We live in a cul-de-sac which in real-estate terms is the equivalent of living in a wonderful dreamland. I don’t know why. When you live in a cul-de-sac there is never enough parking. We, and our guests, are all left to wonder do I park against the curb like a civilized American is supposed to? Or do I park face-in, like the spokes of a wagon wheel? Usually nobody can decide so if you pull into a cul-de-sac on a busy night, you’ll see cars crammed every which way. Which is frustrating and dumb. Especially for the kids who were told that living in a cul-de-sac would be dreamy because they could play without anyone running over them. Apart from the thousands of people who took a wrong turn in the neighborhood and need a place to turn around and, hey look, there’s a cul-de-sac!
We also have kind of a steep driveway so we decided we out to put a big cement slab in our backyard so the kids could play basketball and ride bikes without being run over by the teenage boy next door who drives 80 mph while checking his text messages. Our backyard is quite big but very awkwardly-shaped (thank you again, cul de sac!), so pouring a big pile of cement on one side of our house will use up space that has otherwise been reserved for broken gardening equipment, dandelions and misplaced flip-flops.
A neighbor of ours just built a cement pad in his backyard and gave us the name of his cement guy. The cement guy came over and gave us a quote and we thought it sounded ok so we hired him. Within a few days we had a bunch of guys building supports and getting ready to pour our cement. Only we had to fix all the broken sprinklers first. And you know that they were all broken, right? Every single one. Mister fixed most of them, but I was left doing the last one by myself and let me just tell you, the glue for PVC pipes dries in about a nanosecond. And if you haven’t gotten the pipe pieces just right, you’ll have to cut the whole thing out and try again. And then you might still not get it right. Which means cutting out another larger section of pipe and trying once more. Let’s just say that after a couple of hours I had crossed “sprinkler repair person” off of careers I might pursue once my kids leave home.
The lucky day for the cement pouring finally came. I had expected something like Rolly from Bob the Builder but we had a full-sized cement mixer pull up in front of the house and a bunch of guys showed up, tromping around in big rubber boots. There was a little machine that showed up as well, kind of like a cross between a small dump truck and a zamboni. This little machine was meant to haul the cement from the truck into the backyard. Wheelbarrows are so yesterday, apparently.
The first couple of loads went down OK but then the zamboni dump truck got stuck in the grass on the side of the house. Even though we live in a place that has been having a drought for a few dozen years in a row, the ground on that side of the house stays perpetually damp. And under all that grass was a big sloshy pile of mud. The dump truck zamboni spun its wheels and ripped up a bunch of grass. Then it slid around and knocked down the gate into the backyard. And then it got stuck. It spun it’s wheels and sprayed mud everywhere and refused to budge. Mister stood on the porch and shouted helpful suggestions to the workers who spoke approximately three words of English.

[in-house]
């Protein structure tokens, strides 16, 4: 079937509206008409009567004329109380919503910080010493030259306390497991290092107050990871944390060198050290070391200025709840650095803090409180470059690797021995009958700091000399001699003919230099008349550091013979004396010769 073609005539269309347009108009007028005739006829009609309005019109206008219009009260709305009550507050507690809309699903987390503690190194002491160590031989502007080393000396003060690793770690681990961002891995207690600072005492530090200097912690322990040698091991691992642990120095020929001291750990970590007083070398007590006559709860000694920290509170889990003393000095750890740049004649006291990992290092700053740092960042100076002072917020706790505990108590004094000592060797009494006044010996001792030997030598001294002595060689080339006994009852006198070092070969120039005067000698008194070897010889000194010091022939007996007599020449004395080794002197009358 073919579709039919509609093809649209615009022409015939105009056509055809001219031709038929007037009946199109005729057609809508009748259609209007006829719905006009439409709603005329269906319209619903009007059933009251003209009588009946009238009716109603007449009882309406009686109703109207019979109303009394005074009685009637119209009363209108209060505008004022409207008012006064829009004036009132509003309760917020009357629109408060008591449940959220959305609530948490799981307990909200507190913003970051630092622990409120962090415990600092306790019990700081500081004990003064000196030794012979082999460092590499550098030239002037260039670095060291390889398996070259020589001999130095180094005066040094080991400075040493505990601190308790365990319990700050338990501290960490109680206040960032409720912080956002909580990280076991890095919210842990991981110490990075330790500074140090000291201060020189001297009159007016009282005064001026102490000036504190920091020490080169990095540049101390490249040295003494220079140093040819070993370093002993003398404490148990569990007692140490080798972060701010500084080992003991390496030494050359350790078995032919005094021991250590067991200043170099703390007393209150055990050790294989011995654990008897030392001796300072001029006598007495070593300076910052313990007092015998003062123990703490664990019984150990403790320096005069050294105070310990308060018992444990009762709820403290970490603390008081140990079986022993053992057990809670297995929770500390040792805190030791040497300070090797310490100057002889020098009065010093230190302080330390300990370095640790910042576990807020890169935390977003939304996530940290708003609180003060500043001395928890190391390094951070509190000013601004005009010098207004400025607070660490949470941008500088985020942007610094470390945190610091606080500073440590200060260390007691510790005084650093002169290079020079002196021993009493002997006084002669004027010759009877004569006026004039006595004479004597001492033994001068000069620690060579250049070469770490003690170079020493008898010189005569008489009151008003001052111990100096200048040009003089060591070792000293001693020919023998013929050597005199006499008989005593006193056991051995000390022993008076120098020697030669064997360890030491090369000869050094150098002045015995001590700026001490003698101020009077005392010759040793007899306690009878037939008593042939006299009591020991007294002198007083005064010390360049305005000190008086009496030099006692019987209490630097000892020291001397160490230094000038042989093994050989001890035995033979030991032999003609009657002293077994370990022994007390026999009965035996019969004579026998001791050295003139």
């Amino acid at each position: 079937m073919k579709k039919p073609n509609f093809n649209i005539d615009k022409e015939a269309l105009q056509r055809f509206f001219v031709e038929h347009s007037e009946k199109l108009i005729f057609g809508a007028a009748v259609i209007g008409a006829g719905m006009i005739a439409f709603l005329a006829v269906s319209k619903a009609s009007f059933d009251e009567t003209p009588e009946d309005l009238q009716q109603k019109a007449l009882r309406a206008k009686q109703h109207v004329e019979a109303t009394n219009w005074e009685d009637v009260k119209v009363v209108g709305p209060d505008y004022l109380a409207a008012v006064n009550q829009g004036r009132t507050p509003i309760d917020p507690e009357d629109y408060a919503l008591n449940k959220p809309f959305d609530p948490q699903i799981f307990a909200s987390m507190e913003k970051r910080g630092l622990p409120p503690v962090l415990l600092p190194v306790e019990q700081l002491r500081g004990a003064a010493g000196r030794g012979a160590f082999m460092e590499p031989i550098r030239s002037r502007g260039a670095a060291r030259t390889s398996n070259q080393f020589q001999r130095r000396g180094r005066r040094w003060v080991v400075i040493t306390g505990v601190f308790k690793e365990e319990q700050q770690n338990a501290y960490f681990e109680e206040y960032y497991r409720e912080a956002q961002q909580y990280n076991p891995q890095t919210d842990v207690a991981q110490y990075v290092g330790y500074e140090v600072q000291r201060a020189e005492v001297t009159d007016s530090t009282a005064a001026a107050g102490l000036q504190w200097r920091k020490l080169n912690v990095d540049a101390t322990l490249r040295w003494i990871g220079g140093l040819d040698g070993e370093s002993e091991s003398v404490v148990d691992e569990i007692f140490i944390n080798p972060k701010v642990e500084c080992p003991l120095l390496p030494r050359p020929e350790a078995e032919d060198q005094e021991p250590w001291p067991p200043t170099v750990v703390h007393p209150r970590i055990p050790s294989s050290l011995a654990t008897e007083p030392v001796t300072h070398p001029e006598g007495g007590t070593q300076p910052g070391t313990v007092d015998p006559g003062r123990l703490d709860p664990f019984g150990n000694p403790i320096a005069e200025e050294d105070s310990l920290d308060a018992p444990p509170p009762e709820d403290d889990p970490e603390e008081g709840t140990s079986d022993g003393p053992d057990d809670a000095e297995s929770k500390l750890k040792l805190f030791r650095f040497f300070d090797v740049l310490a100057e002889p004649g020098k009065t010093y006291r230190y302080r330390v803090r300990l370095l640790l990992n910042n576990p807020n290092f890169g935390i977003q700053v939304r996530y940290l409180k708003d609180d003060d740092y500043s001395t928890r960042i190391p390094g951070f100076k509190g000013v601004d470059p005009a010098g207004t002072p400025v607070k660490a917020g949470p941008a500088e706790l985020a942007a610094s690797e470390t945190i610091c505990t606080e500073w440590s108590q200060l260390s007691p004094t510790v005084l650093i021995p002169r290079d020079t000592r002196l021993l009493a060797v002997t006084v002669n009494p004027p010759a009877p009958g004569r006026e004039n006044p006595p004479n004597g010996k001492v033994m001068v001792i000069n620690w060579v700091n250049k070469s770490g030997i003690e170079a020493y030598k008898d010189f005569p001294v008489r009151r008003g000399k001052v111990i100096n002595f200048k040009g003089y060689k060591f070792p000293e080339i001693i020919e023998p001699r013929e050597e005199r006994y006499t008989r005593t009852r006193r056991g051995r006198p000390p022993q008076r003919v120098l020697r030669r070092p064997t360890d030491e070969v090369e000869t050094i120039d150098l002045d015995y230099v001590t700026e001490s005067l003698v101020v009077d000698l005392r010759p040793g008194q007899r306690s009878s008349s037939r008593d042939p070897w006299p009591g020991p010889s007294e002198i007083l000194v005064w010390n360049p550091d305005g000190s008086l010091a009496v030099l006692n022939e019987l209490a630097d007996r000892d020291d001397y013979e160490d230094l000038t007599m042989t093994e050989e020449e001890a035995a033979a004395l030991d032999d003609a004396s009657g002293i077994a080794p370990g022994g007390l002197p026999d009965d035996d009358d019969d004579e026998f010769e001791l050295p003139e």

The cement guys eventually got the zamboni dump truck out of the mud only to have it smash into the rest of the fence and knock it over. And then it got stuck again. The whole thing looked some sort of fake-hilarious scene from a romantic comedy. Only with a languid guy leaning on a cement truck, yelling in Spanish.
At this point Mister had to take a chill pill (literally) and I started to worry about all the cement in giant truck. What would they do with it? What would happen if they couldn’t get it into the backyard? We placed some wooden boards in fromt of the little zamboni to help it get some traction. That worked for about five seconds and then those too were covered with slippery mud.
Mister finally suggested we throw some kitty litter on the mud to see if that helped. It did! A tiny bit. So I drove wildly to the grocery store to load up all the cheapo kitty litter I could find. We tossed kitty litter all over the ground and the zamboni dump truck was able finally dump it’s load of cement and retreat, defeated, to the front yard.
By this point my boots were caked with filth and the side of our yard was utterly destroyed. The entire fence was lying on the ground and a big fat sow would have been in heaven at the sight of all that mud.
The big cement truck in the street was still more than halfway full. The driver left with his load–to do what with all that cement, I can’t even imagine. It’s not like he could just pull up at the corner and offer to pour some stranger a new driveway.
The cement guy apologized profusely and put the fence back together fairly well. He insisted that we wait for the ground to dry out some more and has promised to come back and finish the job then. But so far he has remained elusive. We gave him his last payment when the cement truck showed up because that’s usually the straight-forward conclusion of the job.
Now we have a bit of a cement slab and several nagging children who want to play hopscotch in the privacy of their own backyard. What will happen? Will we get ripped off or will the nice cement guy come back when we’ve had a few more days of hot sunny weather? I will keep you posted. In the mean time I shall leave you with this picture; I especially like the way the shed looks like it’s about to fall off a little cliff.